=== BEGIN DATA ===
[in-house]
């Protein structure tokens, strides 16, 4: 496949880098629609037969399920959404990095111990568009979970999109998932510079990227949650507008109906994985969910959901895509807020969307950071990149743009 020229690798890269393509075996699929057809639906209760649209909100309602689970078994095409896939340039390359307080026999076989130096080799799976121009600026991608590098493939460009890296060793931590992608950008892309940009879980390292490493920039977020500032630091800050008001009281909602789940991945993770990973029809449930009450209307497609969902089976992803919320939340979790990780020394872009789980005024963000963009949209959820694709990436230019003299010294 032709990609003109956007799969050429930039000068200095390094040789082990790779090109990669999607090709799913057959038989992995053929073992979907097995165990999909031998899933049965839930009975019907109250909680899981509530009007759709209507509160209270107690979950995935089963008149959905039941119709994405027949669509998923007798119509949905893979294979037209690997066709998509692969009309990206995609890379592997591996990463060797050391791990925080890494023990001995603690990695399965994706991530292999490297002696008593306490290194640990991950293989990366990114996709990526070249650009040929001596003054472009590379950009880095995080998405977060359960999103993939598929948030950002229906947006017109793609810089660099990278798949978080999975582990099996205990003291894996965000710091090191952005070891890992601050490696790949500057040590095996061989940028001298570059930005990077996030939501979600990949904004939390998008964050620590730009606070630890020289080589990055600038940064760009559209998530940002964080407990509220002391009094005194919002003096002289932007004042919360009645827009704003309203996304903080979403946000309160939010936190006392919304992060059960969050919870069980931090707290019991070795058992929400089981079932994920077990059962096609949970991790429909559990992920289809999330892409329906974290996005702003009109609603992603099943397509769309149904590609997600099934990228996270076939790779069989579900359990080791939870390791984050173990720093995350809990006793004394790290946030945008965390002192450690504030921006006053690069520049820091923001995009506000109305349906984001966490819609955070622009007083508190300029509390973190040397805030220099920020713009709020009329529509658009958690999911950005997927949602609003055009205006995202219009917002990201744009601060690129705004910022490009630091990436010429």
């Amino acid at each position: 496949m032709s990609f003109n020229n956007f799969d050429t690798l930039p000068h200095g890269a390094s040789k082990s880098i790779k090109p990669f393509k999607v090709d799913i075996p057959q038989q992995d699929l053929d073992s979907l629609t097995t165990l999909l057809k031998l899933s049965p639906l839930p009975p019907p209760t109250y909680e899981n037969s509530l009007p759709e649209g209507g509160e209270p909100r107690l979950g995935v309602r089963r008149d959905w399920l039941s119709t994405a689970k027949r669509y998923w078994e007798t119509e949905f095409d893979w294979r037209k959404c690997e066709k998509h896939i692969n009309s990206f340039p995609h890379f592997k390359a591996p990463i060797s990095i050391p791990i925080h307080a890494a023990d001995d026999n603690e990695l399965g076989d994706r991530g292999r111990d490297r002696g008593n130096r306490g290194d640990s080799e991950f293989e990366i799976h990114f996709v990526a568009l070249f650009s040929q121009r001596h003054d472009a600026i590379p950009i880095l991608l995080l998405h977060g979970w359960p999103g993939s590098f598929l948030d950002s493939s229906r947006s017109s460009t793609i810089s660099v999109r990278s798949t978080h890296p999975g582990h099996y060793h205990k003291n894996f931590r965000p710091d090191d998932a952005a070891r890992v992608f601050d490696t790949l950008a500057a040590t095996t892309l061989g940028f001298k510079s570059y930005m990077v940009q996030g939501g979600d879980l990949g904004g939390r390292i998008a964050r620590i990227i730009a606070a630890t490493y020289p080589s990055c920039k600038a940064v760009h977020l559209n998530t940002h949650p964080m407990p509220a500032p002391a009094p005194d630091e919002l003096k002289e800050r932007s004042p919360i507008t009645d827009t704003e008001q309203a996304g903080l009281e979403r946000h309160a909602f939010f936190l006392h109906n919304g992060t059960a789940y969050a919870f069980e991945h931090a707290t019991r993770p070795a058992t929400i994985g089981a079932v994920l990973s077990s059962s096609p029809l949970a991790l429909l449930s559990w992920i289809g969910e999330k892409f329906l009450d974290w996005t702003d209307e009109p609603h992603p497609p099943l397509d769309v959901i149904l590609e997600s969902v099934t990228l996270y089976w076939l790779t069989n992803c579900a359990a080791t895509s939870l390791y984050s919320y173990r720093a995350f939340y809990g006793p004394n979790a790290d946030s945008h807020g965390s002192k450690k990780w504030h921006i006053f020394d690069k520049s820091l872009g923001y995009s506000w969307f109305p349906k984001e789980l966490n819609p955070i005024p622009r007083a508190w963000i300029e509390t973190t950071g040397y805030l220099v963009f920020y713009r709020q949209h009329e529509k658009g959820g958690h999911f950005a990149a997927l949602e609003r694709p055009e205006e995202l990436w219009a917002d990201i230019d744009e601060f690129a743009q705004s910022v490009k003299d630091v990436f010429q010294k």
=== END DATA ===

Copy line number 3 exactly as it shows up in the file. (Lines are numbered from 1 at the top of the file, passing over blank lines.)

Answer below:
């Amino acid at each position: 496949m032709s990609f003109n020229n956007f799969d050429t690798l930039p000068h200095g890269a390094s040789k082990s880098i790779k090109p990669f393509k999607v090709d799913i075996p057959q038989q992995d699929l053929d073992s979907l629609t097995t165990l999909l057809k031998l899933s049965p639906l839930p009975p019907p209760t109250y909680e899981n037969s509530l009007p759709e649209g209507g509160e209270p909100r107690l979950g995935v309602r089963r008149d959905w399920l039941s119709t994405a689970k027949r669509y998923w078994e007798t119509e949905f095409d893979w294979r037209k959404c690997e066709k998509h896939i692969n009309s990206f340039p995609h890379f592997k390359a591996p990463i060797s990095i050391p791990i925080h307080a890494a023990d001995d026999n603690e990695l399965g076989d994706r991530g292999r111990d490297r002696g008593n130096r306490g290194d640990s080799e991950f293989e990366i799976h990114f996709v990526a568009l070249f650009s040929q121009r001596h003054d472009a600026i590379p950009i880095l991608l995080l998405h977060g979970w359960p999103g993939s590098f598929l948030d950002s493939s229906r947006s017109s460009t793609i810089s660099v999109r990278s798949t978080h890296p999975g582990h099996y060793h205990k003291n894996f931590r965000p710091d090191d998932a952005a070891r890992v992608f601050d490696t790949l950008a500057a040590t095996t892309l061989g940028f001298k510079s570059y930005m990077v940009q996030g939501g979600d879980l990949g904004g939390r390292i998008a964050r620590i990227i730009a606070a630890t490493y020289p080589s990055c920039k600038a940064v760009h977020l559209n998530t940002h949650p964080m407990p509220a500032p002391a009094p005194d630091e919002l003096k002289e800050r932007s004042p919360i507008t009645d827009t704003e008001q309203a996304g903080l009281e979403r946000h309160a909602f939010f936190l006392h109906n919304g992060t059960a789940y969050a919870f069980e991945h931090a707290t019991r993770p070795a058992t929400i994985g089981a079932v994920l990973s077990s059962s096609p029809l949970a991790l429909l449930s559990w992920i289809g969910e999330k892409f329906l009450d974290w996005t702003d209307e009109p609603h992603p497609p099943l397509d769309v959901i149904l590609e997600s969902v099934t990228l996270y089976w076939l790779t069989n992803c579900a359990a080791t895509s939870l390791y984050s919320y173990r720093a995350f939340y809990g006793p004394n979790a790290d946030s945008h807020g965390s002192k450690k990780w504030h921006i006053f020394d690069k520049s820091l872009g923001y995009s506000w969307f109305p349906k984001e789980l966490n819609p955070i005024p622009r007083a508190w963000i300029e509390t973190t950071g040397y805030l220099v963009f920020y713009r709020q949209h009329e529509k658009g959820g958690h999911f950005a990149a997927l949602e609003r694709p055009e205006e995202l990436w219009a917002d990201i230019d744009e601060f690129a743009q705004s910022v490009k003299d630091v990436f010429q010294k």